I interviewed Republican Ken Buck the day after the 2008 election, long before he annoucned his intention to run for senate. He met us (on a momentsnotice) in a bank parking lot on a frigid November night. At the time, being a Republican in Colorado was slightly less popular than being an ice cream salesman in the middle of winter. Obama won Colorado by more than eight points andthe once solid red 4th congressional district fell to a relatively unknown Democrat named Betsy Markey. Buck was giving us an interview about running against her in 2010. He seemed like a long shot to win the nomination much less the race.
Buck aimed even higher and entered the senate race as the long shot of long shots. Former Republican Lt. Governor Jane Norton, once a Reagan administration appointee, and favorite of big out of state money, came into the race as a the hands downfavorite. Most local media barely covered Buck who early on aligned himself with the Tea Party. Norton ran her campaign with the kind of extreme dullness only possible when you combine an inexperienced candidate long on money and consultants short on campaign savy.
The day after the 2008 election, Democrat Michael Bennet was an equally unlikely senator, or as a senior Democratic fundraiser told me, "At first glance the least senatorial person one could ever meet." He was running the Denver Public Schools when lightening struck, not once but not twice. First, President Obama appointed Colorado Senator Ken Salazar as Secretary of the Interior. Next Governor Bill Ritter (D) couldn't figure out whom to appoint to fill the seat and picked a man nobody even though a possibility, Michael Bennet.
On the day of Ritter's announcement most local newsrooms had to hit Google to figure out exactly who Michael Bennet was. His two year Senate career has been highlighted mostly by running for reelection and trying to do everything possible not to screw something up, while still voting for Obama's Health Care Bill and Second Stimulus---both of which didn't play well in rural Colorado. The Denver Post endorsed him but the editorial board seemed to be holding back so much in the write-up that it provided multiple quotes for Buck attack ads.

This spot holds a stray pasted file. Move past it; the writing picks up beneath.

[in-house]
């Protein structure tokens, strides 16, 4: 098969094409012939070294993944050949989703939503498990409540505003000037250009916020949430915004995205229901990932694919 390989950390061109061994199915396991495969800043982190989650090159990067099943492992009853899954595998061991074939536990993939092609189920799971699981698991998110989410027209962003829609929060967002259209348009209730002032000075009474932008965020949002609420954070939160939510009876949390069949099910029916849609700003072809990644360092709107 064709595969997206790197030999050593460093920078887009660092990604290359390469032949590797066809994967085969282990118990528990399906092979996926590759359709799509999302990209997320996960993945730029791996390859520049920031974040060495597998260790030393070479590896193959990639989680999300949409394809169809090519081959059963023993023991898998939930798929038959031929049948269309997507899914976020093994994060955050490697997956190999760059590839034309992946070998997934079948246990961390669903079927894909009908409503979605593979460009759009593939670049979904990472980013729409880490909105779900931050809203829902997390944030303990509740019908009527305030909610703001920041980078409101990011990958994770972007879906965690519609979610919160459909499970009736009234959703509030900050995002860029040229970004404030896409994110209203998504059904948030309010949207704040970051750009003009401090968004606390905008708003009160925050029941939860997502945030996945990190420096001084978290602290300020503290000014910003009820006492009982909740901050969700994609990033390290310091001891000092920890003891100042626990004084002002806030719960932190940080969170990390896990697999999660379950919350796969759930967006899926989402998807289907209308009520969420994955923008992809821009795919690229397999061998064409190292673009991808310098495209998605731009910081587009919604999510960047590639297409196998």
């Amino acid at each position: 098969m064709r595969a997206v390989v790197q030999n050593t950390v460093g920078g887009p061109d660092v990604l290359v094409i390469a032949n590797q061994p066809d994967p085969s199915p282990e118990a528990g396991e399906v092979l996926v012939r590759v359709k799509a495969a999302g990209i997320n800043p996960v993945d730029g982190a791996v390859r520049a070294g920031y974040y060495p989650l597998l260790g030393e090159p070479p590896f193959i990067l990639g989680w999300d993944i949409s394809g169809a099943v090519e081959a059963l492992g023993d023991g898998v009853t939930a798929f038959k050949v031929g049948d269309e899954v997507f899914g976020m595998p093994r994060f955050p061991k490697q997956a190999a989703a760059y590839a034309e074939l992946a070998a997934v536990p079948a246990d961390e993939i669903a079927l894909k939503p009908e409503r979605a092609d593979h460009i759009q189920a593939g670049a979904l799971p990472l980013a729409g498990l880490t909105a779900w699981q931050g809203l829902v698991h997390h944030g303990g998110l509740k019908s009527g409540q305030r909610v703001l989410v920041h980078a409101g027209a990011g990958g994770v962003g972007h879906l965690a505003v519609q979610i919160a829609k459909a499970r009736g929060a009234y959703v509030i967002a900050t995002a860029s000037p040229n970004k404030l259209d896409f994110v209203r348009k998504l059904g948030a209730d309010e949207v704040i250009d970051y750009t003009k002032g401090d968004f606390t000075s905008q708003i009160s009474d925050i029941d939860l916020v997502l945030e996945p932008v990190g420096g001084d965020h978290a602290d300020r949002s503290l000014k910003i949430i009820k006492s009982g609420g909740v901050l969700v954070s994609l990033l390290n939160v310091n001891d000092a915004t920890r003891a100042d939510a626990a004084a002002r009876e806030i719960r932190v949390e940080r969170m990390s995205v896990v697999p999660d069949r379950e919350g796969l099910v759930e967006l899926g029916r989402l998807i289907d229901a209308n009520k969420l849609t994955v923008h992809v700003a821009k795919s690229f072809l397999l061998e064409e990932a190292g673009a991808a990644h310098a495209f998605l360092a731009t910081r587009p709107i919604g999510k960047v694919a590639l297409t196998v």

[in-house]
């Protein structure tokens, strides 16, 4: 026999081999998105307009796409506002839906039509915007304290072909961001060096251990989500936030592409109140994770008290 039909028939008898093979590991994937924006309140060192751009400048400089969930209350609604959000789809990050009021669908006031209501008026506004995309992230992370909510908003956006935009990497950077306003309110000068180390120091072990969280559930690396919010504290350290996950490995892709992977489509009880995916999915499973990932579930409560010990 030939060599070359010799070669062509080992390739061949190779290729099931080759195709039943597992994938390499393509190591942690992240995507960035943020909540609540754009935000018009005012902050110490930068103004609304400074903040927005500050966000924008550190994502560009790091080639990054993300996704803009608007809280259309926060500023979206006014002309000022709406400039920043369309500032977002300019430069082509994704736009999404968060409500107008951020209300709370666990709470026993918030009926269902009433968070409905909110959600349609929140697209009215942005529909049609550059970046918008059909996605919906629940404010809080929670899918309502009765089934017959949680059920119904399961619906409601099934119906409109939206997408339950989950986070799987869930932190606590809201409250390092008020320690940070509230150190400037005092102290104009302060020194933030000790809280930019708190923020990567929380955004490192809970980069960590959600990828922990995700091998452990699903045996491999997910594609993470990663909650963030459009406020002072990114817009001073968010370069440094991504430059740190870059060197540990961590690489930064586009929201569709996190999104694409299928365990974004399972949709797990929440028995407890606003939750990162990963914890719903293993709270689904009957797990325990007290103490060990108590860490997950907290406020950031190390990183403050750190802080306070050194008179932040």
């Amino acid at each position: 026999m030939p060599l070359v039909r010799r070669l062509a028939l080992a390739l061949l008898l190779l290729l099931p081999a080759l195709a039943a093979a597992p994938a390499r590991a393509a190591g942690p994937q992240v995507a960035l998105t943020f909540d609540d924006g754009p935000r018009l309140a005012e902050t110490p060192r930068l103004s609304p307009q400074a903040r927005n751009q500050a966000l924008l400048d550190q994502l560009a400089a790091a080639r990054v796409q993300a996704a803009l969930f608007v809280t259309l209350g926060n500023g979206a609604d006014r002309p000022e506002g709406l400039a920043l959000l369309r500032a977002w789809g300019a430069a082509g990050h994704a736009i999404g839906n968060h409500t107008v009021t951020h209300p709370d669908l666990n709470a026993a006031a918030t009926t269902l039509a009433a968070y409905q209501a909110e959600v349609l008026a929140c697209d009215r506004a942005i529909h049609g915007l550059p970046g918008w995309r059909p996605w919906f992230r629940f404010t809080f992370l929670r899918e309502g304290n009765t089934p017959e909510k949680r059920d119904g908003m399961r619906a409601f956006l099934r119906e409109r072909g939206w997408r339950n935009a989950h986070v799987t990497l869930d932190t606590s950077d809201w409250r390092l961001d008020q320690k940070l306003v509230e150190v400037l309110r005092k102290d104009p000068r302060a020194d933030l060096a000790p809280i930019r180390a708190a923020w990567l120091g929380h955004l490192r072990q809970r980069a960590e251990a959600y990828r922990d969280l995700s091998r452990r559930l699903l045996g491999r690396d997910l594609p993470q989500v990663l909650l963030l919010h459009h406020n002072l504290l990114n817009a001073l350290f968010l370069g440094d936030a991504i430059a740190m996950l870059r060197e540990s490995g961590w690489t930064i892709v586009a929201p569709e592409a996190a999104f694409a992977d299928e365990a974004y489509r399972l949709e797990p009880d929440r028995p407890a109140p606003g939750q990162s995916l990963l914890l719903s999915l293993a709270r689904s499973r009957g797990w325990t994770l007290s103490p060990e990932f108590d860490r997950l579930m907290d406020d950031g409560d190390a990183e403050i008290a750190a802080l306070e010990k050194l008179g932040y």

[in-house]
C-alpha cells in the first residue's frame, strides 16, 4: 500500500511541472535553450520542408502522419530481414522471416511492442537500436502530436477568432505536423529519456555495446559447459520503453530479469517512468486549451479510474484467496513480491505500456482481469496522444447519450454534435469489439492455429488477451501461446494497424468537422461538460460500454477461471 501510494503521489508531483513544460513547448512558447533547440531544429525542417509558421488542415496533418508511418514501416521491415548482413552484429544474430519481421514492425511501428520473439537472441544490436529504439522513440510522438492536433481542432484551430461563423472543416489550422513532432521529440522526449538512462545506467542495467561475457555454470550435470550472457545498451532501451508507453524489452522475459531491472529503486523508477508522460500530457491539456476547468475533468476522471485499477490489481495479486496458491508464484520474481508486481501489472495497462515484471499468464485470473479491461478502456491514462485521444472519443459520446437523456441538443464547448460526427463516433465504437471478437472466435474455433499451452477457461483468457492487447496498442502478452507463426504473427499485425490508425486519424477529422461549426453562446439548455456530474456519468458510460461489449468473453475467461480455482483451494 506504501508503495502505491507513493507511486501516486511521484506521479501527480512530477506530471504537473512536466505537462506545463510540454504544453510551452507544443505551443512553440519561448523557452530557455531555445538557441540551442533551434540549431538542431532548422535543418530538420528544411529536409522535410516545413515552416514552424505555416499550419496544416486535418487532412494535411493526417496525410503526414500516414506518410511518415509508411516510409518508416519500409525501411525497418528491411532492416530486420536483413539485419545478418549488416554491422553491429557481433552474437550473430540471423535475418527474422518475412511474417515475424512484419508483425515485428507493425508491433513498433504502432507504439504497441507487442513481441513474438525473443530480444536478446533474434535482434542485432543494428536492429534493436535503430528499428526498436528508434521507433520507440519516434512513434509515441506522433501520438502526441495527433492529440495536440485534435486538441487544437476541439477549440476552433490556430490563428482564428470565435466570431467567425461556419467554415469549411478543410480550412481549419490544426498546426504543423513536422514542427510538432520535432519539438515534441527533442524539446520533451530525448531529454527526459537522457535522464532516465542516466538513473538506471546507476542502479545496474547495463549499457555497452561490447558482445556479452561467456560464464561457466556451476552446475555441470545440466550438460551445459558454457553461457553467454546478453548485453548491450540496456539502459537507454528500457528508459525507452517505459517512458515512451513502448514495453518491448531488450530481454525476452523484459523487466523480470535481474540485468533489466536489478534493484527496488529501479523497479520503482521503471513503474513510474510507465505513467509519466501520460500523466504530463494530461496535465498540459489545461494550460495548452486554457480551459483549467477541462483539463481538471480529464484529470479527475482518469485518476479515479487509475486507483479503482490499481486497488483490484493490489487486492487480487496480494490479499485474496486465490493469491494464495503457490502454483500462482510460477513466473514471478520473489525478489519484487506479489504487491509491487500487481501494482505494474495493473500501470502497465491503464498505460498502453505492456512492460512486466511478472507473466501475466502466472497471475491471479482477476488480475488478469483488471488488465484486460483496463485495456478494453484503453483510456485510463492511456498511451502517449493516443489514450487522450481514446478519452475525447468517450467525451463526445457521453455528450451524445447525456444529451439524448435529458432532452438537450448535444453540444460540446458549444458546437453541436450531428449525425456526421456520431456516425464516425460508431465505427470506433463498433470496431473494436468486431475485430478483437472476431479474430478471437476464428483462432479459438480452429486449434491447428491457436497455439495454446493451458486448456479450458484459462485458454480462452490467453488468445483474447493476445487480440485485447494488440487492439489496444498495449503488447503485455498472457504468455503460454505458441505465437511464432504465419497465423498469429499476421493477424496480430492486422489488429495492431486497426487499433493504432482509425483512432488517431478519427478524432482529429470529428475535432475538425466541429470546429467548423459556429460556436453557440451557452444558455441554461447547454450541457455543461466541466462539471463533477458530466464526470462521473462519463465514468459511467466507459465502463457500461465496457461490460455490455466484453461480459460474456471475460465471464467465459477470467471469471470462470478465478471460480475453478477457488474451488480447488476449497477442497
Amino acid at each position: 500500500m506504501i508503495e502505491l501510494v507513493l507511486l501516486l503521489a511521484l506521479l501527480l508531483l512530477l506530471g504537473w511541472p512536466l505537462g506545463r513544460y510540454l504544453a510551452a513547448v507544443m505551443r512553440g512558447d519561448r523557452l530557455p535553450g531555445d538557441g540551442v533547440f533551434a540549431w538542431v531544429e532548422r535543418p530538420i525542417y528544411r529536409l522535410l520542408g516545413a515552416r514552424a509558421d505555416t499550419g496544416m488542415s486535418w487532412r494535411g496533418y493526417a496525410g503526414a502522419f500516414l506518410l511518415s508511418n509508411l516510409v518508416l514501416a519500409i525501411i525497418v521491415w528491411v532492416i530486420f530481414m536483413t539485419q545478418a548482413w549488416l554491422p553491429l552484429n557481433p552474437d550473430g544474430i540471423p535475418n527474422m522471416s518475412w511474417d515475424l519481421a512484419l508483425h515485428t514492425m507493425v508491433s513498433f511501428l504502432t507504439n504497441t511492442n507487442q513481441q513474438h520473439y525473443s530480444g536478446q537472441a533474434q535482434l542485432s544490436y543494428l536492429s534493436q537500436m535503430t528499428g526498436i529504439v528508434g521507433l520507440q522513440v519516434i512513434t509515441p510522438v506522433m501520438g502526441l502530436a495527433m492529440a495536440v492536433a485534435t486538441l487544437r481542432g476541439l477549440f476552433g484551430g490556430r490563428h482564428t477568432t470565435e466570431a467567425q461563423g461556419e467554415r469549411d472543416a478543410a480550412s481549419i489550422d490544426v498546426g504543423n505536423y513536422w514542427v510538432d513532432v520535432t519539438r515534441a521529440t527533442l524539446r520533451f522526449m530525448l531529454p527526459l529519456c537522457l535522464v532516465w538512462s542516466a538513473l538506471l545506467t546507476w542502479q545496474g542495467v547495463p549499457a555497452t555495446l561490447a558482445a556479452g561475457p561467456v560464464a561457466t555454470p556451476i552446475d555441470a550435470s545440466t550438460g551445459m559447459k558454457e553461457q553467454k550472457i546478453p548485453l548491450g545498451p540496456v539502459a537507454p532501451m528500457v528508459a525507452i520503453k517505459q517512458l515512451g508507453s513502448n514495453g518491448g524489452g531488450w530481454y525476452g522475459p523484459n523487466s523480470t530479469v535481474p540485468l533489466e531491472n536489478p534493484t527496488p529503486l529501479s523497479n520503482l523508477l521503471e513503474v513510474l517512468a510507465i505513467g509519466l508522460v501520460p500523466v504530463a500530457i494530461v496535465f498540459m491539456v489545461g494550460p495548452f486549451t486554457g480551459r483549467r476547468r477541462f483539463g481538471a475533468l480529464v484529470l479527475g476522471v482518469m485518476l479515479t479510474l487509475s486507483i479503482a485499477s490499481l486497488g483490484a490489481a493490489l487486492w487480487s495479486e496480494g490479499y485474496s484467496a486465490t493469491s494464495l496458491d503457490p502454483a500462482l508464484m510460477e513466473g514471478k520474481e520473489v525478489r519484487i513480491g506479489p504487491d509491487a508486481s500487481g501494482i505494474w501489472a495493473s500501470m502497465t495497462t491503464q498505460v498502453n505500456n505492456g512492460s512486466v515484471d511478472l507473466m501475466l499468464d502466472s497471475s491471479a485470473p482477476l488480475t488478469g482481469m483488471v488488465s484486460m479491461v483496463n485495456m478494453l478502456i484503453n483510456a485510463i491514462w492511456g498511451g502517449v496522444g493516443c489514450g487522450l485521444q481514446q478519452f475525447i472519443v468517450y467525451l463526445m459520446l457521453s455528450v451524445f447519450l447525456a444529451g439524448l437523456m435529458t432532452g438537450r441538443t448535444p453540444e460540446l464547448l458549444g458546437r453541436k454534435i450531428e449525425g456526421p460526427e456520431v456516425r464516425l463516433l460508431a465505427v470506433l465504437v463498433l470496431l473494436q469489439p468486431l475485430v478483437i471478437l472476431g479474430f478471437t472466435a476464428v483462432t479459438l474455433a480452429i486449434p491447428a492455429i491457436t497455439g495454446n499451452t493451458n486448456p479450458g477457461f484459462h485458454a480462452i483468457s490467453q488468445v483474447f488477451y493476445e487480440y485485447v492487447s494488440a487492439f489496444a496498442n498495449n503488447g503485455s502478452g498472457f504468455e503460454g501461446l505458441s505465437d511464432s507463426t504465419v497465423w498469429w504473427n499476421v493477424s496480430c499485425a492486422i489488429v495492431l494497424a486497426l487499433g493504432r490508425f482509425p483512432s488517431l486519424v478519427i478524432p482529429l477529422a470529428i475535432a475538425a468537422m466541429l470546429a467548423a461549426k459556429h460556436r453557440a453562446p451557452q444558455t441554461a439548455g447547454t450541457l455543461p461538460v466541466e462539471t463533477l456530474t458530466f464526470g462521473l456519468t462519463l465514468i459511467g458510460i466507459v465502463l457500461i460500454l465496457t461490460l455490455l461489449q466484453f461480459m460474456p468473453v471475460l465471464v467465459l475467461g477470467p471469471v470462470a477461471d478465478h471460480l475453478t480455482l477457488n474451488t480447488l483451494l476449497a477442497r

Since the primaries both candidates have said or done at least a couple of things that highlight their inexperience, including Buck's comparison of being gay to alcoholism on national television, and Bennett all but hanging up on one of Denver's most popular radio hosts.
Now on Election Day 2010, the stage is set for the improbable against the unlikely which this year seems oddly normal.
UPDATE 1130 EST---
Two and a half hourse after the polls close the mood at Republican HQ remains good. Ken Buck is behind in early resutls but El Paso County which includes the very conservitive city of Colorado Springs has not reported its resuluts because of a computer problem.
UPDATE 1215 EST---
Returns from El Paso County have brough Buck within 6,000 votes (and closing fast) of Bennett earasing a 42,000 vote deficit. Right now at Republican HQ, a large group of supporters are trying to repair the stage that just collapsed holding banner sized Ken Buck signs.
UPDATE 115 EST---
Just as the signs were repaired Buck pulled ahead, now leading by 37,000 votes, and the party that one local TV Reporter compared to a "wake" has been energized with cheers going out every time the newest numbers come on giant TV screens showing Buck growing his lead.
UPDATE 120 EST---
Colorado is now a true horse race and down the stretch its as
close as elections get. Now less than 5,000 votes are separating
Bennett and Buck. Nobody is leaving the Republican party anytime soon.
UPDATE 130 EST--
As noted by Denver Bureau Chief Denis King, the continuously updated
vote totals are staying within the 0.5% margin that would trigger an
automatic recount under Colorado Election Law.
UPDATE 1050 AM EST---
Denver Post calls the race for Bennett. Two things to keep in mind.
1) The race is still within the 0.5% that triggers a recount.
2) Bennett leads by about 7,000 votes and the counties with precincts yet to report are heavily democratic.